The parties have submitted a detailed Stipulation of Facts which indicates the following: TIAA is a non-profit, legal reserve life insurance company, organized in 1918 by the Carnegie Foundation for the Advancement of Teaching. It functions as a service organization, providing retirement and insurance plans for educational institutions and their staff members. Eligibility is limited to colleges, universities, independent schools, and certain other non-profit institutions that are engaged primarily in education or research. CREF is a companion non-profit corporation to TIAA with the same limited eligibility. The purpose of both TIAA and CREF is to offer educational institutions retirement and other benefit plans suited to the needs of their teaching staffs and other employees. The essential difference between the two corporations is that TIAA provides fixed dollar annuities, while CREF provides variable annuities.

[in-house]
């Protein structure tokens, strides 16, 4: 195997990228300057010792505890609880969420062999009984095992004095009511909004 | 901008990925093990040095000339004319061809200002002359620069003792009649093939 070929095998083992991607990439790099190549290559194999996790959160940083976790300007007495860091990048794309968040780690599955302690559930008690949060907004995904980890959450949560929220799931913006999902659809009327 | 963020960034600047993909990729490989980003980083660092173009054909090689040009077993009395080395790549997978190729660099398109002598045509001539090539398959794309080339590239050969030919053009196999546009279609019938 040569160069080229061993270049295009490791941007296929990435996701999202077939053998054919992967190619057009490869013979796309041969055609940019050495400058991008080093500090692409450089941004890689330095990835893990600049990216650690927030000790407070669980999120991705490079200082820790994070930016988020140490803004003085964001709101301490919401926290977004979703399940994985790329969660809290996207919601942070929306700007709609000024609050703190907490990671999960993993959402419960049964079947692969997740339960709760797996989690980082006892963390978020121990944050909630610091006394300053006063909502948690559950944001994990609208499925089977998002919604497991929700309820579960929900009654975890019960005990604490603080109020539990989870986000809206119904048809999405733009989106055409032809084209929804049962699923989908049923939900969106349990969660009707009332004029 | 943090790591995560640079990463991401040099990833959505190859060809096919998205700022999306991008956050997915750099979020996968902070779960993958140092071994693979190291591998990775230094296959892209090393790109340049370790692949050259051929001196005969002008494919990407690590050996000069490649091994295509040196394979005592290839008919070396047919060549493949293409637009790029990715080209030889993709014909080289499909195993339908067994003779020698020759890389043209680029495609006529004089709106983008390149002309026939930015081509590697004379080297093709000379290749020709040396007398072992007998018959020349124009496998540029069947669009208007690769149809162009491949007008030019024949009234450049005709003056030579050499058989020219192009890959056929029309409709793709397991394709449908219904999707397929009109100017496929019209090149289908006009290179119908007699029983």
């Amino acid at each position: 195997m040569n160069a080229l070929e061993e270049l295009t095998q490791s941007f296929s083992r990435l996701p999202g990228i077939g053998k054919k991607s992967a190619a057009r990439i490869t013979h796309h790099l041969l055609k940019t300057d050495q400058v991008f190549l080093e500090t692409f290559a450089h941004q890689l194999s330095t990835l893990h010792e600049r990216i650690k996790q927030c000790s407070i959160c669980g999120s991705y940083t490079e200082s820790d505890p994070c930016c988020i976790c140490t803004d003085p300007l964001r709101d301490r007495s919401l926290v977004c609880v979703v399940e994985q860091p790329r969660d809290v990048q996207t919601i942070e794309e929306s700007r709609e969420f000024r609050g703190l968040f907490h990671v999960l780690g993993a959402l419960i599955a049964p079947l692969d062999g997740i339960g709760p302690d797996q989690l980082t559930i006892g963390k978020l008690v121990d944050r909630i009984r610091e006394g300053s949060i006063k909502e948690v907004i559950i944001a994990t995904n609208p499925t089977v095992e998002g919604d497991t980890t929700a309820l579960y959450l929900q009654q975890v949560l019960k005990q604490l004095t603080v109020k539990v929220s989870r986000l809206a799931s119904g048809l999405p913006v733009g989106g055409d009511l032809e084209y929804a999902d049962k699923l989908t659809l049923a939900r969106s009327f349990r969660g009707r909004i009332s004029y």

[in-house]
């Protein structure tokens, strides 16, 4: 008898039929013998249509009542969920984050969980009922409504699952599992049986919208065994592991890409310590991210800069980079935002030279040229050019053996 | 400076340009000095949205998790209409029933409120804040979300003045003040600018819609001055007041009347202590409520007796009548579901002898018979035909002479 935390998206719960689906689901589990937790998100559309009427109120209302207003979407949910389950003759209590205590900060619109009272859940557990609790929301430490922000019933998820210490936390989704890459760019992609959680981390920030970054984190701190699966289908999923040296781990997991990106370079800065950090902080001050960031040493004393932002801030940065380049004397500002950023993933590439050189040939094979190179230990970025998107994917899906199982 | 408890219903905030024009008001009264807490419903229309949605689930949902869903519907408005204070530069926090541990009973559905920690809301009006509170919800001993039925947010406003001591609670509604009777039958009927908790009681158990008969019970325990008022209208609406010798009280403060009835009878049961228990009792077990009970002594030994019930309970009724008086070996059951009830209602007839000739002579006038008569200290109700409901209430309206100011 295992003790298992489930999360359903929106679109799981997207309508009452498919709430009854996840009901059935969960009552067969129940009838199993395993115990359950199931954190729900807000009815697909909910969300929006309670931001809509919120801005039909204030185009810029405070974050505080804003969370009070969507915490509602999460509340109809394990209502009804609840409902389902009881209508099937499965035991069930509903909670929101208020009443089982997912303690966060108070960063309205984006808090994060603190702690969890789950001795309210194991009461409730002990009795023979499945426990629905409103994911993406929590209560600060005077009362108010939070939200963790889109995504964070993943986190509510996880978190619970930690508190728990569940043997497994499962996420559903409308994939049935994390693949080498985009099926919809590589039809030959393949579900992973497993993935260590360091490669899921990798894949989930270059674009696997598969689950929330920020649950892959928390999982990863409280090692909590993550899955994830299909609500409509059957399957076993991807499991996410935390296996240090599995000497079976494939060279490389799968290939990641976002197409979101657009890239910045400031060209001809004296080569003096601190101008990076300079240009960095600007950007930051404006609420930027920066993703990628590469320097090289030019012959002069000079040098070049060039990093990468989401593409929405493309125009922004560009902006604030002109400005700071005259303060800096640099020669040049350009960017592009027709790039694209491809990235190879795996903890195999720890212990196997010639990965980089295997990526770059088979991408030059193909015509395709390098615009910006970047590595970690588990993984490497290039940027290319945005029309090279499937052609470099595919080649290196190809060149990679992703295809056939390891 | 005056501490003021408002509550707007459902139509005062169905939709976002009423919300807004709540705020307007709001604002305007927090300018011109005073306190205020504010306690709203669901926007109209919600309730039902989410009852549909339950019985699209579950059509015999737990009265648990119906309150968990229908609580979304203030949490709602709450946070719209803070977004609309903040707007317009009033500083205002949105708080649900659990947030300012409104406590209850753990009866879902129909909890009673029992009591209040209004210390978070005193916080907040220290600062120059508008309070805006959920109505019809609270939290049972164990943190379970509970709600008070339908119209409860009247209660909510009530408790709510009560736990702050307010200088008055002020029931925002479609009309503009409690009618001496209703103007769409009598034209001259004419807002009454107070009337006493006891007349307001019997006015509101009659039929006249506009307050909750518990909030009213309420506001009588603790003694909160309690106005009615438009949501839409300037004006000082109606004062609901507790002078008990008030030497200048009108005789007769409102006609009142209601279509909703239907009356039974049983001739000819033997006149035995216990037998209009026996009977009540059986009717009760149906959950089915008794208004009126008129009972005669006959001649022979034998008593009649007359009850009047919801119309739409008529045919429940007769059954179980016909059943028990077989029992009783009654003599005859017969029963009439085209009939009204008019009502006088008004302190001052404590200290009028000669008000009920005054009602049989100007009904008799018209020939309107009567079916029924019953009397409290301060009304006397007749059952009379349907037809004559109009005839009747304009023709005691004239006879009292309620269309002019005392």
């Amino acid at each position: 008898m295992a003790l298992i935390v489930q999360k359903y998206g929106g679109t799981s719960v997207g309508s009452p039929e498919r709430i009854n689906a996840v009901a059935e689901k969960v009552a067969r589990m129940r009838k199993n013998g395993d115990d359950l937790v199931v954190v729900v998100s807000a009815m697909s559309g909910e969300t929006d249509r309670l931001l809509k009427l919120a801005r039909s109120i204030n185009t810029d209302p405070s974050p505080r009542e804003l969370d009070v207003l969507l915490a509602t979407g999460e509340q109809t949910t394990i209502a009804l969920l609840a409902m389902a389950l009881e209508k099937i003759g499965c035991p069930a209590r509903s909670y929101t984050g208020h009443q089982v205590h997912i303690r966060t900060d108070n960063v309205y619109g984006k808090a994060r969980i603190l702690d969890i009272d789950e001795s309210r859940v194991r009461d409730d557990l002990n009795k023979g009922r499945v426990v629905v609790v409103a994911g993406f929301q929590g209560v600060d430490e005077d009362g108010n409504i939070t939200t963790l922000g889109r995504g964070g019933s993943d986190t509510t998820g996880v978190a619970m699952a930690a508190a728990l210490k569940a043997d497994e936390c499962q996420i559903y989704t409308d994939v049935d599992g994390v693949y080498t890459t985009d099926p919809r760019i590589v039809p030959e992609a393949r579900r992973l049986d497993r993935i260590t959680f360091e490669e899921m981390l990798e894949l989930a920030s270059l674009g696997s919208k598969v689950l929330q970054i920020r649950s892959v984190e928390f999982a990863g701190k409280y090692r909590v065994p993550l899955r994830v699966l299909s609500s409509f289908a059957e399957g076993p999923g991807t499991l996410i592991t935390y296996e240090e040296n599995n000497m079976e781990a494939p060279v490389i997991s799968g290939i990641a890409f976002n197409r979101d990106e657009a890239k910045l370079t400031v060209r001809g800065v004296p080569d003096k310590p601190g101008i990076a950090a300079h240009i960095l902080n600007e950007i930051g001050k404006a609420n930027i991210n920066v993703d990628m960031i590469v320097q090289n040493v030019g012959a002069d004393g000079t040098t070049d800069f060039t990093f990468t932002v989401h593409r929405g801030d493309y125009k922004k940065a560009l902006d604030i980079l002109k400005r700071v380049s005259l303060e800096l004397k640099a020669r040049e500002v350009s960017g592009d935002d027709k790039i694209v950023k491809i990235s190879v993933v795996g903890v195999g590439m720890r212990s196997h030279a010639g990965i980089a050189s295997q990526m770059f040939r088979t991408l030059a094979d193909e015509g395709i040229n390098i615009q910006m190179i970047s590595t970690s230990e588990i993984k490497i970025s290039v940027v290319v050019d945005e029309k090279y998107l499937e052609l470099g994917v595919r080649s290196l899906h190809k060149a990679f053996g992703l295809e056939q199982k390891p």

Over 85 percent of all private four-year colleges and universities and over 40 percent of all public colleges and universities have adopted retirement plans managed by TIAA and CREF. In all, more than 450,000 employees of approximately 2,800 participating institutions are insured by the TIAA and CREF system.
LIU is one of the institutions which has adopted a retirement program for its employees managed by TIAA and CREF. Pursuant to a resolution of LIU's Board of Trustees, both the employee and the university contribute 5 percent of the first $ 4,800 of earnings; thereafter, the employee's contribution remains at 5 percent, and the institution contributes 11 percent. Participation in the plans by tenured professors at LIU, such as Spirt, is mandatory.